An Oldie, But Goodie Laptop Choice

Sometimes I am just a bit odd.


Okay, I won’t argue with you on that one little bit Harold, but what makes you say that this time.


Well I am typing this post on a new-to-me Lenovo Thinkpad x230 that was released back in 2012 – which in the terms of the exponential changes in laptops over that time, is an eternity ago. The scary part is that I am enjoying using it more than most of the laptop computers that I have owned during that period and there have been quite a few.

Yeah, that is the odd part I suppose.

The sad part is that I did look at the X230s when I bought a different laptop that year, but couldn’t justify the cost back then. After using the X230 for a few days, now I really wonder if I really screwed up when I didn’t get one back in 2012? Especially since the one I bought that year was gone in less than 2 years.

Why the Change

Let’s back up a bit and talk about why I got the 2012 Lenovo Thinkpad X230T in 2019.

It seems that with technology (as well as a few other things) that I tend to bounce from one tech silo to another, depending on my most current experiences and whims. Since October 2017, I have been wandering around in Apple’s IOS silo and really enjoying the ease of how well everything worked together.

However, when my Zagg keyboard died last month, instead of going out and getting another one, I decided to go with a Brydge keyboard. After all it was supposed to be an upgrade.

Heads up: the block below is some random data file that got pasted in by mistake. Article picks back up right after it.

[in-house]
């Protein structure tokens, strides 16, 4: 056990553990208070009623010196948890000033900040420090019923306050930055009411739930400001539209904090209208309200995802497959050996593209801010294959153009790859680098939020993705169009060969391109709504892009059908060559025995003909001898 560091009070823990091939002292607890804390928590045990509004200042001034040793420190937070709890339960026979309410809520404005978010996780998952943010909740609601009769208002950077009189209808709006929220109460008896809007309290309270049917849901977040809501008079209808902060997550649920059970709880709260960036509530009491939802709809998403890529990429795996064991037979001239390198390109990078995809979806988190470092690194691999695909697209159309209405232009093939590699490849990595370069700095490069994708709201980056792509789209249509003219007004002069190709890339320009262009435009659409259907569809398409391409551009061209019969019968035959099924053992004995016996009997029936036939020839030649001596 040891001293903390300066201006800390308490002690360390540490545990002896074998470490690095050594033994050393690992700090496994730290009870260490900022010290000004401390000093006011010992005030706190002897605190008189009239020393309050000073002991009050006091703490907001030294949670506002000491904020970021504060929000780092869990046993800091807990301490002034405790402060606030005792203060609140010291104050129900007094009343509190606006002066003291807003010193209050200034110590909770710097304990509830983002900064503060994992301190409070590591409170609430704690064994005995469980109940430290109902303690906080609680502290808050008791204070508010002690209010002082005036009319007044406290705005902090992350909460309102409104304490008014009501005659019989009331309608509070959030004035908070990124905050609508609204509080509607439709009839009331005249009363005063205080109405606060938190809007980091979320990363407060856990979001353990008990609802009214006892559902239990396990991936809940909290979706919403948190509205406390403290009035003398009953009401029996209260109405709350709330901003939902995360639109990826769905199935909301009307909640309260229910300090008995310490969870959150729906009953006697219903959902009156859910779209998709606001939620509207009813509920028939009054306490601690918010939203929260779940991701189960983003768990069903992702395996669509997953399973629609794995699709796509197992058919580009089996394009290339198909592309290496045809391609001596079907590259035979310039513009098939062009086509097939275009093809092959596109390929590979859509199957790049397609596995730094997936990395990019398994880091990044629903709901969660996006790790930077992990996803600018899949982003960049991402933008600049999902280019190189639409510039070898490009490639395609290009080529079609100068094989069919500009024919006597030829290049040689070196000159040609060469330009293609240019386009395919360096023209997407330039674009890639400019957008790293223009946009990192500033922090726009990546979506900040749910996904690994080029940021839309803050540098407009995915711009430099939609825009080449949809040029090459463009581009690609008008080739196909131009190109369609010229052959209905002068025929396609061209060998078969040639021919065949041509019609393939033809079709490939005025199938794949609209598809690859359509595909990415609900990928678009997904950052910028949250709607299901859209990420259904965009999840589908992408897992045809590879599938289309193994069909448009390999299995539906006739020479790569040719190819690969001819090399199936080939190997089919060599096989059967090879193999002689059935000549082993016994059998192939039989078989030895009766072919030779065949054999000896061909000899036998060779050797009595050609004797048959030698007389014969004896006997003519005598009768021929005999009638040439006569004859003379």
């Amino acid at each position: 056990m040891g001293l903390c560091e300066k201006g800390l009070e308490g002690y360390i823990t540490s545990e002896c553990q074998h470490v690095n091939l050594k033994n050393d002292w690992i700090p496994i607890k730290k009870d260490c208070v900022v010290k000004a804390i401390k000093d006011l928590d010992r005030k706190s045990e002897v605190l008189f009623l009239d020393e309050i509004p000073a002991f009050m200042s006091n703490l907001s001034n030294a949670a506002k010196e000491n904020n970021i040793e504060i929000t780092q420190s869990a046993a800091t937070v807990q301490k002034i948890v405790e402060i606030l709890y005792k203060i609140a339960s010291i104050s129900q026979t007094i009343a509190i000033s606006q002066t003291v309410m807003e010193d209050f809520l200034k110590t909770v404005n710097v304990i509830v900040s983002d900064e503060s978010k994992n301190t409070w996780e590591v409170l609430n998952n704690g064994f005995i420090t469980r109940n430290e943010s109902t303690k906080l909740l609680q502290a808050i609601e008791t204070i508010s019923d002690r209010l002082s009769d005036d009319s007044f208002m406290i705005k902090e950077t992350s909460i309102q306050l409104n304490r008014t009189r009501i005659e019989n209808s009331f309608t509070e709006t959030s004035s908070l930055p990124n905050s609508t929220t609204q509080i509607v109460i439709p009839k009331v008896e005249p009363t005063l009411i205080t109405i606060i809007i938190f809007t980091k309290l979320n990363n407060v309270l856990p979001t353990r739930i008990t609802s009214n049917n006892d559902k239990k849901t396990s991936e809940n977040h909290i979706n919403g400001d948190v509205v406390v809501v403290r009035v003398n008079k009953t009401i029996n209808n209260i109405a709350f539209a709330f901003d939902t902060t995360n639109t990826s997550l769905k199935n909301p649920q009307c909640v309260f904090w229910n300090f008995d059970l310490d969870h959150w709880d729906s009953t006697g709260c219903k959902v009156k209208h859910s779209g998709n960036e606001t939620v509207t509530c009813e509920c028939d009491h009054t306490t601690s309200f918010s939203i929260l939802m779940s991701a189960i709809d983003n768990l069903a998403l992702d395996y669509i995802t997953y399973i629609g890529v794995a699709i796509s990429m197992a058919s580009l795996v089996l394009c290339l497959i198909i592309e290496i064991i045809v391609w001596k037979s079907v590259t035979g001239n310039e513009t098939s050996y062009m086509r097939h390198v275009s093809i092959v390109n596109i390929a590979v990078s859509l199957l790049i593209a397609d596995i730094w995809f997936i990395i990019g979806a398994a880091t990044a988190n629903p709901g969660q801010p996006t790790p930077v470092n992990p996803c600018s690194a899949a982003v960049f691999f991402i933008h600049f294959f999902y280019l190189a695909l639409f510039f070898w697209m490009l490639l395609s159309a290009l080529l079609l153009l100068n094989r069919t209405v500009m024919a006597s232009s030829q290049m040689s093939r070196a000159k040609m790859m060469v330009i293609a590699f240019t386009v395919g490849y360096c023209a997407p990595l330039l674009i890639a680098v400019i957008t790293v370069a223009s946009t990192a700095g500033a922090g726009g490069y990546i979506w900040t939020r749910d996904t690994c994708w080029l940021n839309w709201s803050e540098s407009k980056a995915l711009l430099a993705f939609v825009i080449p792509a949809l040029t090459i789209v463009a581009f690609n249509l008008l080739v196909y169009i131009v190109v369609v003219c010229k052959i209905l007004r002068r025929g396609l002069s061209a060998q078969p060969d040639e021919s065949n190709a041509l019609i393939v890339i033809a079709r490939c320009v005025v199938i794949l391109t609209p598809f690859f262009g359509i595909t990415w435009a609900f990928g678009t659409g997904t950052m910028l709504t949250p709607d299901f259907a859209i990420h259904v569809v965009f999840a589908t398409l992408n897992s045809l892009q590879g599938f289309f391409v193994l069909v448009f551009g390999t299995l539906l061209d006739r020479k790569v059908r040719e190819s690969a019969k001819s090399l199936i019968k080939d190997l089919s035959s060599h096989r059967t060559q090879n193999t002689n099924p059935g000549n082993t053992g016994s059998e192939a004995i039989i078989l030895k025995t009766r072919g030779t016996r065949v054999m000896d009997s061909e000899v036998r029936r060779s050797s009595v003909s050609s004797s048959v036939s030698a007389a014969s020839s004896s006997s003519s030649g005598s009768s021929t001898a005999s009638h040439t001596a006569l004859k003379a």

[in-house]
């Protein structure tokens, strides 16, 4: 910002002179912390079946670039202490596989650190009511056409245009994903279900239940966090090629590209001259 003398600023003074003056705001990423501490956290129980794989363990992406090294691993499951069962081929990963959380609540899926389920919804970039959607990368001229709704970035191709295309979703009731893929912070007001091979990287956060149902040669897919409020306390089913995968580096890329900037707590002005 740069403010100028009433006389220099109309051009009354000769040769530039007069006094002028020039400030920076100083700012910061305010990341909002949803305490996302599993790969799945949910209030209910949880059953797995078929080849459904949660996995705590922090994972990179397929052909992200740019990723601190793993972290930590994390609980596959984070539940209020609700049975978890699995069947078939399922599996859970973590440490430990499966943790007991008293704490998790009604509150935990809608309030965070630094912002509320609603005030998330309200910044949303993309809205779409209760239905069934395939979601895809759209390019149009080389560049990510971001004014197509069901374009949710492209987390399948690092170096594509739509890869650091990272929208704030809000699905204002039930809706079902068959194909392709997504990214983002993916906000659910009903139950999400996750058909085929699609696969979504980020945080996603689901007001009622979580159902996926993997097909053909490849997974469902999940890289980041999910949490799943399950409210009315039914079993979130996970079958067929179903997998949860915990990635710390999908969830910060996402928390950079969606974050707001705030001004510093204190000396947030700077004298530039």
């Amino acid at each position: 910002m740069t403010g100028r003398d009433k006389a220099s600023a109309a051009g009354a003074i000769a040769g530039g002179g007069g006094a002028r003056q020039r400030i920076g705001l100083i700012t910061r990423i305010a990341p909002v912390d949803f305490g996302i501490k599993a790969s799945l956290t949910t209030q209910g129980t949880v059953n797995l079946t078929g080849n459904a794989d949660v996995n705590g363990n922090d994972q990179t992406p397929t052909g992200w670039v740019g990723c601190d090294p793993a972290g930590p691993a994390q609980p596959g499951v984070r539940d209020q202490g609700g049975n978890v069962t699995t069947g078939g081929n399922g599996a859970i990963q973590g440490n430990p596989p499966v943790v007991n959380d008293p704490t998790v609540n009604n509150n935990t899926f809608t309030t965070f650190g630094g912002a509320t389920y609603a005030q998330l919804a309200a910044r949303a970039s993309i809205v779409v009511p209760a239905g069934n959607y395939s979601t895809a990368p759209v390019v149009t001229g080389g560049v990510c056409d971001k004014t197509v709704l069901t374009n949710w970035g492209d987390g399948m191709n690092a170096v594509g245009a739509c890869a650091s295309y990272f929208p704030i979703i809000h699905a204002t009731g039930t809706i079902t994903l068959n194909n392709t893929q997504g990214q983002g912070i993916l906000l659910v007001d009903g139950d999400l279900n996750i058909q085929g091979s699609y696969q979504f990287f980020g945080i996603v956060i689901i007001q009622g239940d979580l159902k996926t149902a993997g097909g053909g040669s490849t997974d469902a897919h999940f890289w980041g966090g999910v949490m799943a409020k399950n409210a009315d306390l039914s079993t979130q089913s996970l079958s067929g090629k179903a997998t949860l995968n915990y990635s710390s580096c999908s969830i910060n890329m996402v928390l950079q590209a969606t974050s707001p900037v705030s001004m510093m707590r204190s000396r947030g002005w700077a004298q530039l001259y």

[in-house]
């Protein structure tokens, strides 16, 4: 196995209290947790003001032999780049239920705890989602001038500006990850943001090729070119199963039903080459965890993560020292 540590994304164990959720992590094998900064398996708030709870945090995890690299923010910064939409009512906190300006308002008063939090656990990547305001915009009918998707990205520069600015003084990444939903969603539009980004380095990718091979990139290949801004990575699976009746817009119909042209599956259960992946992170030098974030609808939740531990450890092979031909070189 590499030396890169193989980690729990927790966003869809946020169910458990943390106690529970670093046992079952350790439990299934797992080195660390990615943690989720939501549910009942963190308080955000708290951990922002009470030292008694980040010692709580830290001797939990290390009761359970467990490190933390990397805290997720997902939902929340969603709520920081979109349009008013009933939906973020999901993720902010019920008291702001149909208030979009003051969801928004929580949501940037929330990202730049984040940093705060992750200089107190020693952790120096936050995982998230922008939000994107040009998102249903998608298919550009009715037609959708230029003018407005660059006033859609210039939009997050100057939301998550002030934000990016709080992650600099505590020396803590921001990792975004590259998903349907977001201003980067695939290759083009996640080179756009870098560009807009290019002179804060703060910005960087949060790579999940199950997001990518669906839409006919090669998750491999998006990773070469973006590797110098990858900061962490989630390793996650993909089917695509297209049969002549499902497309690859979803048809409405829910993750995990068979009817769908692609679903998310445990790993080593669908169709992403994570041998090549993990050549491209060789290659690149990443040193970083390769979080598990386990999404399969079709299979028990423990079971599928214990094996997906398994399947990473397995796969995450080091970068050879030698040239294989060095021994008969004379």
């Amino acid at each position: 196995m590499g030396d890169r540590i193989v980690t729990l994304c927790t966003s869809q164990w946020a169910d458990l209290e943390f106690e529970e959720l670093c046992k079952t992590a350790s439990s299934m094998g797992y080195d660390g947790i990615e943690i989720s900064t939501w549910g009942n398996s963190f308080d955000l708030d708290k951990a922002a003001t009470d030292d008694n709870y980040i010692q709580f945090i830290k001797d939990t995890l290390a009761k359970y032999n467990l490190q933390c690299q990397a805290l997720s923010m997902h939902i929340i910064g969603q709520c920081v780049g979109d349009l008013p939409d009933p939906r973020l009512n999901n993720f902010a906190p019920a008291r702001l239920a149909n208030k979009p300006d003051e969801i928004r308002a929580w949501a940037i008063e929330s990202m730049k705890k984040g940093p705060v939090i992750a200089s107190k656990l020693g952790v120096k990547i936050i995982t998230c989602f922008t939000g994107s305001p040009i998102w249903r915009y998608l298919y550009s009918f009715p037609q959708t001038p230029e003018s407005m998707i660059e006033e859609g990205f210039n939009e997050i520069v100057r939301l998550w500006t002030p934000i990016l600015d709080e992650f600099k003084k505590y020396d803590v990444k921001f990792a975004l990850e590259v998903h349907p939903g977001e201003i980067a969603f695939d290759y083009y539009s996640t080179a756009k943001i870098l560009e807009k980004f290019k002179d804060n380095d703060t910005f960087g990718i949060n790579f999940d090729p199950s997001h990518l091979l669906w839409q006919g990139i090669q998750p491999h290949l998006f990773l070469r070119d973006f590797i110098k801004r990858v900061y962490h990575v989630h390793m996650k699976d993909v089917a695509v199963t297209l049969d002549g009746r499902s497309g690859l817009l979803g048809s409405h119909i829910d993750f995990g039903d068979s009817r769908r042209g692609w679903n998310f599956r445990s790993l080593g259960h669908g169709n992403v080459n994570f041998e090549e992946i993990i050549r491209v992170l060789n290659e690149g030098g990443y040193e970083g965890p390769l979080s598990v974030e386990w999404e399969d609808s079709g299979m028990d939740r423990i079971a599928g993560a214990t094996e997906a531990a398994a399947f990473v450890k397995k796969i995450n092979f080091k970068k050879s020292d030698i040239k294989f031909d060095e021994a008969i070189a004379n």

It looks great and gives my iPad Pro 10.5 the looks of a real laptop, along with the ability to be used whenever I want as a tablet. Unfortunately, the Brydge keyboard and I just did not click. Unfortunately, my typing speed went from 70-80 wpm with only a few errors down to something in the 30-40 wpm range, with LOTS of errors.

Which is probably me more than the keyboard, but either way as a result I was getting pretty frustrated with how the Brydge keyboard was not working for my needs. Whenever I would want to type something it was getting so that I was not talking with my fingers, it was more like thinking, attempting to type, correcting my mistakes, then loosing my focus/train of thought and getting very freaking frustrated by writing becoming such an ordeal on the iPad Pro.

Which was not what I wanted – to say the least.

We recently got an old Dell 6400 laptop from Ebay for Mary (she wanted the CD drive) and I set it up. While typing on it, I didn’t have any issues with the keyboard and remembered how much I liked a full-sized laptop keyboard. Which in turn got me to thinking about getting a used laptop that I could play with.

The more I thought about it, the better the idea sounded.

I bounced around looking at old reviews, wandering around eBay, Amazon and other similar places on the web to see what was out there and how much it would cost. Initially, I wanted some kind of Mac, but I found out that used Mac laptops are still pricey, along with the lower specs or age and lack of compatibility with some of the features of the current Mac OS, were not something that I wanted to deal with.

Which meant looking at a Windows, Chrome OS or Linux machine. Definitely my second choice, but I also didn’t want to spend big money on a Mac. Linux was just too much time on the Command line for me and with Google’s offerings, you are the product, not the customer. Based on my past experiences with all of the those operating systems, I decided to go with Windows, preferably Windows 10. More because I am very familiar with the OS having used Windows since Windows 1 and most of the other computers in the house are Windows based.